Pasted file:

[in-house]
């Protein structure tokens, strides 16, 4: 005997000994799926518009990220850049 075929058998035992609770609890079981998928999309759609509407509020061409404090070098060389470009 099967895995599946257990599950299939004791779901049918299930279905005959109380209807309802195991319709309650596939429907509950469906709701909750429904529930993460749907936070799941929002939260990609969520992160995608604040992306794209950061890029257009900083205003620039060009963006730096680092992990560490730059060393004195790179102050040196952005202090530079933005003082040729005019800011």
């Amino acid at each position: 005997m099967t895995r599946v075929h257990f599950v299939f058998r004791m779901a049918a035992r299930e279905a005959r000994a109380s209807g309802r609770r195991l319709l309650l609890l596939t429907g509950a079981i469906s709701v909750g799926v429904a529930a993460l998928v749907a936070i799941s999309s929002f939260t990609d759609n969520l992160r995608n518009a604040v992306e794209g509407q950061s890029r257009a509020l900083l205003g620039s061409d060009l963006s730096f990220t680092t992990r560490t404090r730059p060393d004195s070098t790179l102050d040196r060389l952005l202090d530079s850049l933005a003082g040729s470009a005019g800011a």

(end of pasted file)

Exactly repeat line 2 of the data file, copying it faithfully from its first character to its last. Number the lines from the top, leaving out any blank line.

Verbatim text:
């Protein structure tokens, strides 16, 4: 005997000994799926518009990220850049 075929058998035992609770609890079981998928999309759609509407509020061409404090070098060389470009 099967895995599946257990599950299939004791779901049918299930279905005959109380209807309802195991319709309650596939429907509950469906709701909750429904529930993460749907936070799941929002939260990609969520992160995608604040992306794209950061890029257009900083205003620039060009963006730096680092992990560490730059060393004195790179102050040196952005202090530079933005003082040729005019800011």